Thursday, February 07, 2013


 I've seen it deeply, indelibly etched on the faces of literally thousands of our neighbors as they sit in the waiting area of our food pantry on Haskell Avenue in inner city East Dallas.

You can't miss it if you stop long enough to take it in.


Deep sadness.

Even beneath the smiles of courtesy and politeness, the deep facial lines, chiseled by a long, long bout with continual disappointment and the limitations imposed by chronic, unrelenting poverty, remain.

Inescapable sadness.

Sadness that spills over into the lives of children early on.

Sadness that imposes limits, curtails expectations, and that all too often pools up at depths sufficient to swamp an otherwise promising life.

Sadness creates cesspools of hopelessness and resignation.

The variety of sadness I've observed again and again in the inner city demands a life-patience beyond my capacity to comprehend.  

Most of my middle class and upper class friends have no clue.  More significantly, we go to great lengths to dispel any notion of sadness.

Sadness discomforts us.

We avoid it at costs.

We even attempt to "shew it away" whenever we see it!

This ignorance arises from a basic inexperience in waiting for anything, especially the necessities of life:  food, clothing, shelter, transportation, education, employment, safety, health care, recreation, entertainment, celebration, civic life and organization, public engagement, to name a few.

Most of us wait for very little.

The patient response of the poor to the overwhelming sadness of so much of life lived in poverty contributes to the maintenance of social stability.

While we should be grateful, most of us remain unknowing.

Poverty creates a foreboding culture defined largely by deep, thick sadness.

Good news to the poor always involves driving the sadness out of life--a mission that can be accomplished only in a community that embraces sadness.  To deliver hope a community must live out of a commitment to understanding, honest self-evaluation, and radical dependence on those who know this sadness best, those who live it out every day.

I wonder if we're up to it?


Anonymous said...

This is one of the truest, most accurate things I have ever seen written about poverty, and it is so often ignored.

Anonymous said...

I grew up poor and insecure, it's taken me 55 years (and a few years of counseling) to understand the sadness you describe. I look back at pictures of my family, grandparents, greatgrandparents etc and see the sadness etched on their faces. I know the hopelessness that was handed down to my parents and that they tried not to hand down to us (but somehow they couldn't quite avoid the same thing).
The cycle ended with me, but it is still embedded in me.
This piece is beautiful and a reminder of why I need to continue to find ways to help end poverty.


Anonymous said...

Take a lesson from the mother of Dr.Benjamin Carson.

Larry James said...

Anon 11:38, I heard the speech and applaud the anecdotal result of his/their poster child outcome. I wish it were that simple when taken to scale. It s not. If it were, we would have millions of examples of same. Biblical vision of God's recognition of the systemic complexity cuts against the exceptional. Sabbatical and Jubilee Years, the teachings of the org, the clear message of the Hebrew prophets, the ministry of Jesus among the poor, the epistle of James, etc., etc., etc. develop the truth beyond pleasing stories that let those of us with power and the benefit of current system off the hook.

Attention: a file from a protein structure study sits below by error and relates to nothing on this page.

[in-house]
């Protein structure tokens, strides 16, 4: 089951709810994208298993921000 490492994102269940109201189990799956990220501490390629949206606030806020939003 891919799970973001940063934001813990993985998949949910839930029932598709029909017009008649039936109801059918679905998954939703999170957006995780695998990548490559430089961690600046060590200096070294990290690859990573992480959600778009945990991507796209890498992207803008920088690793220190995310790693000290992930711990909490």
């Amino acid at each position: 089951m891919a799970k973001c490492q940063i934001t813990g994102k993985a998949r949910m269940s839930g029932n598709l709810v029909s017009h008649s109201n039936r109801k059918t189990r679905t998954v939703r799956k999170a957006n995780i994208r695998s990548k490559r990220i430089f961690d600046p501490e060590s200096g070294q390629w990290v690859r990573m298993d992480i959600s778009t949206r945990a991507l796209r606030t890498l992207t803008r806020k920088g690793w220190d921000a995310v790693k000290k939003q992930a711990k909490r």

Larry James said...

I meant "the teachings f the Torah" not the "org"

Anonymous said...

I have pictures of my ancestors going back to great great great grandfather. While some people might interpret the pictures as sad, I think it's far from it. I see pictures of people building a country, raising their children to explore new territory, educating their children to honor God and teaching them to survey the land. Most of all, they did not consider themselves as victims.

Anonymous said...

LJ, we do have millions of examples of the same. Most adults today had humble beginnings, if not them, then their parents.

Larry James said...

We are talking about a different depth of poverty--the bottom 25%.

Anonymous said...

Anon 11:54: I do not think you're talking about the same thing. Ancestral pictures are rarely smiling because it could take several minutes of being still to take a picture. Not smiling is not the same as sadness. But have you ever seen pictures of poor people in the midst of the Great Depression? They are not simply not smiling, they appear deeply sad as well. I think that is the sadness Larry's talking about.

Anon 12:04: The vast majority of people stay in the same basic class they were born in. Children of the rich stay rich; the middle class stay middle class; the poor stay poor. There is some movement, of course, and these provide the anecdotes people cite to prove social mobility still exists. But widespread, large scale movement in significant numbers up or down the economic ladder is almost non-existent, whatever we like to tell ourselves. Many studies and statistics bear this out.

Anonymous said...

I think it's much harder to be upwardly mobile under Obama, but as a senior citizen, I can say that I do not know anyone who is not better off now than their parents.

Obama is the worst thing to happen to America in my lifetime.

Jawed Ali said...
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